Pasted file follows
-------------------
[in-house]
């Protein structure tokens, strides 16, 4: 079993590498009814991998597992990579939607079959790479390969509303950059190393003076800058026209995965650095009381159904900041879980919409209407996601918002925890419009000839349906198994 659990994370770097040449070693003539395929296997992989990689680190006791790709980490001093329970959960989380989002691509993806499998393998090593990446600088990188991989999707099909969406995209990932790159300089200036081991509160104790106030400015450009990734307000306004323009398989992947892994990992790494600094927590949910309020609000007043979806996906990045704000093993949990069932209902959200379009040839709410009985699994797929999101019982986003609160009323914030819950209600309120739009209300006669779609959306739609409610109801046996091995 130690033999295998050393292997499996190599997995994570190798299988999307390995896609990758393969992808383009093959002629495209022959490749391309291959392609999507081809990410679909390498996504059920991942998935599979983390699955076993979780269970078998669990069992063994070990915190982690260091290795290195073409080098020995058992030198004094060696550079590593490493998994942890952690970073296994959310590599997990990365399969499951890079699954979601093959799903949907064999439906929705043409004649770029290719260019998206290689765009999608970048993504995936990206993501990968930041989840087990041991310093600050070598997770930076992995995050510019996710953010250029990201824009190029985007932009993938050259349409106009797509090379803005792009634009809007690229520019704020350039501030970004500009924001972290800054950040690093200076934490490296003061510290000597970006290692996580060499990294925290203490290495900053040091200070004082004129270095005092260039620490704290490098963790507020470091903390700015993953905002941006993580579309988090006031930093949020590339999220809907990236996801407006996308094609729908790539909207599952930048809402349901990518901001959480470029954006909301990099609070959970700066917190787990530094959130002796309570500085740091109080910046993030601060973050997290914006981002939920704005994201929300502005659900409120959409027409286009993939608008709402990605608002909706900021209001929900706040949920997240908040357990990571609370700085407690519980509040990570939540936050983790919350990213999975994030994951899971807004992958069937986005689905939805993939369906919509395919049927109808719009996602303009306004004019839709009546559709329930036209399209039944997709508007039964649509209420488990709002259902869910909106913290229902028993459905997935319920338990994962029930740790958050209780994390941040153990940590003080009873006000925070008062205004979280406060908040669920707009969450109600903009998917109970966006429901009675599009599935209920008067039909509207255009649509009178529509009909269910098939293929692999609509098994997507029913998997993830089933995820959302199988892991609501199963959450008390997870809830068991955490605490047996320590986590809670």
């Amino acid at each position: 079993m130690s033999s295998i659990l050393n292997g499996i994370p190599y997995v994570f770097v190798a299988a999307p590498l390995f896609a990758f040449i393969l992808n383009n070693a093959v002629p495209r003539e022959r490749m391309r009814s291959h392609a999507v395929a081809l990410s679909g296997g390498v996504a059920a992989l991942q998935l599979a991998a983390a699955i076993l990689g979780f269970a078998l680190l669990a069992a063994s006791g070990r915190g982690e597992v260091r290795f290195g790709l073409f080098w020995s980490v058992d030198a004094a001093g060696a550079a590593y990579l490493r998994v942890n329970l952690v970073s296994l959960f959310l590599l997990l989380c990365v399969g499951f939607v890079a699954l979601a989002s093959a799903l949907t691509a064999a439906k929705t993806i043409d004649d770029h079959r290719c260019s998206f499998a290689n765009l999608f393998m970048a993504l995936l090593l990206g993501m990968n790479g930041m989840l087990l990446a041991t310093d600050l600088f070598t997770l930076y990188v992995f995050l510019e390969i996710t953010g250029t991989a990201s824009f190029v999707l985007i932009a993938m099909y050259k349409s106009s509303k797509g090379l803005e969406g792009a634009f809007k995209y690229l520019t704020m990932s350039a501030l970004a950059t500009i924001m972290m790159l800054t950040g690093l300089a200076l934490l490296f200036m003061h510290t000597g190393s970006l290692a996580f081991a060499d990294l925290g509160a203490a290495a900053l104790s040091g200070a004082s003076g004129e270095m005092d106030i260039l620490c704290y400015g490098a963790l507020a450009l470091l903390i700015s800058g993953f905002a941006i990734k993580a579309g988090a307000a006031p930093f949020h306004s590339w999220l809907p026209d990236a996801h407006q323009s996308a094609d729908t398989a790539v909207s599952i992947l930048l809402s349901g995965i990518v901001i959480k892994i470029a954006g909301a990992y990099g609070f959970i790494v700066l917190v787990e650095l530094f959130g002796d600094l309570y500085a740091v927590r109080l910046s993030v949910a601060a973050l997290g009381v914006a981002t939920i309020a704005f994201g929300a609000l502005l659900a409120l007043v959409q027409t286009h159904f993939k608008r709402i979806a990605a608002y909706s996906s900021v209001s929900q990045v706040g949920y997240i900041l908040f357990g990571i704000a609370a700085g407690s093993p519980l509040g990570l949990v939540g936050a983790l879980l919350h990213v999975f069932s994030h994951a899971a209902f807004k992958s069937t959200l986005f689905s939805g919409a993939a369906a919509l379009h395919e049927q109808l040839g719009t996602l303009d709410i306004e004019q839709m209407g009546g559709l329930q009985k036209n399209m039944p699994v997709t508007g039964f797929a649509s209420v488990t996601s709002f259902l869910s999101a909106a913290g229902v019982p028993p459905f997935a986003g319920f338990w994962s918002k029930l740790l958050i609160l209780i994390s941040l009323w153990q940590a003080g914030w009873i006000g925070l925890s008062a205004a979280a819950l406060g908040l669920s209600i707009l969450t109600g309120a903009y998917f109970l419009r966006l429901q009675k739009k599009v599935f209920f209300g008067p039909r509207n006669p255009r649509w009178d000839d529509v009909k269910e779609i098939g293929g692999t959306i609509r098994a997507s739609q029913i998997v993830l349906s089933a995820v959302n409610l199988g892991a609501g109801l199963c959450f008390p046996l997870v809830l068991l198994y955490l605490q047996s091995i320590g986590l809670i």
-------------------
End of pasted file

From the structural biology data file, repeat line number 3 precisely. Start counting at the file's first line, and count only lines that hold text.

């Amino acid at each position: 079993m130690s033999s295998i659990l050393n292997g499996i994370p190599y997995v994570f770097v190798a299988a999307p590498l390995f896609a990758f040449i393969l992808n383009n070693a093959v002629p495209r003539e022959r490749m391309r009814s291959h392609a999507v395929a081809l990410s679909g296997g390498v996504a059920a992989l991942q998935l599979a991998a983390a699955i076993l990689g979780f269970a078998l680190l669990a069992a063994s006791g070990r915190g982690e597992v260091r290795f290195g790709l073409f080098w020995s980490v058992d030198a004094a001093g060696a550079a590593y990579l490493r998994v942890n329970l952690v970073s296994l959960f959310l590599l997990l989380c990365v399969g499951f939607v890079a699954l979601a989002s093959a799903l949907t691509a064999a439906k929705t993806i043409d004649d770029h079959r290719c260019s998206f499998a290689n765009l999608f393998m970048a993504l995936l090593l990206g993501m990968n790479g930041m989840l087990l990446a041991t310093d600050l600088f070598t997770l930076y990188v992995f995050l510019e390969i996710t953010g250029t991989a990201s824009f190029v999707l985007i932009a993938m099909y050259k349409s106009s509303k797509g090379l803005e969406g792009a634009f809007k995209y690229l520019t704020m990932s350039a501030l970004a950059t500009i924001m972290m790159l800054t950040g690093l300089a200076l934490l490296f200036m003061h510290t000597g190393s970006l290692a996580f081991a060499d990294l925290g509160a203490a290495a900053l104790s040091g200070a004082s003076g004129e270095m005092d106030i260039l620490c704290y400015g490098a963790l507020a450009l470091l903390i700015s800058g993953f905002a941006i990734k993580a579309g988090a307000a006031p930093f949020h306004s590339w999220l809907p026209d990236a996801h407006q323009s996308a094609d729908t398989a790539v909207s599952i992947l930048l809402s349901g995965i990518v901001i959480k892994i470029a954006g909301a990992y990099g609070f959970i790494v700066l917190v787990e650095l530094f959130g002796d600094l309570y500085a740091v927590r109080l910046s993030v949910a601060a973050l997290g009381v914006a981002t939920i309020a704005f994201g929300a609000l502005l659900a409120l007043v959409q027409t286009h159904f993939k608008r709402i979806a990605a608002y909706s996906s900021v209001s929900q990045v706040g949920y997240i900041l908040f357990g990571i704000a609370a700085g407690s093993p519980l509040g990570l949990v939540g936050a983790l879980l919350h990213v999975f069932s994030h994951a899971a209902f807004k992958s069937t959200l986005f689905s939805g919409a993939a369906a919509l379009h395919e049927q109808l040839g719009t996602l303009d709410i306004e004019q839709m209407g009546g559709l329930q009985k036209n399209m039944p699994v997709t508007g039964f797929a649509s209420v488990t996601s709002f259902l869910s999101a909106a913290g229902v019982p028993p459905f997935a986003g319920f338990w994962s918002k029930l740790l958050i609160l209780i994390s941040l009323w153990q940590a003080g914030w009873i006000g925070l925890s008062a205004a979280a819950l406060g908040l669920s209600i707009l969450t109600g309120a903009y998917f109970l419009r966006l429901q009675k739009k599009v599935f209920f209300g008067p039909r509207n006669p255009r649509w009178d000839d529509v009909k269910e779609i098939g293929g692999t959306i609509r098994a997507s739609q029913i998997v993830l349906s089933a995820v959302n409610l199988g892991a609501g109801l199963c959450f008390p046996l997870v809830l068991l198994y955490l605490q047996s091995i320590g986590l809670i």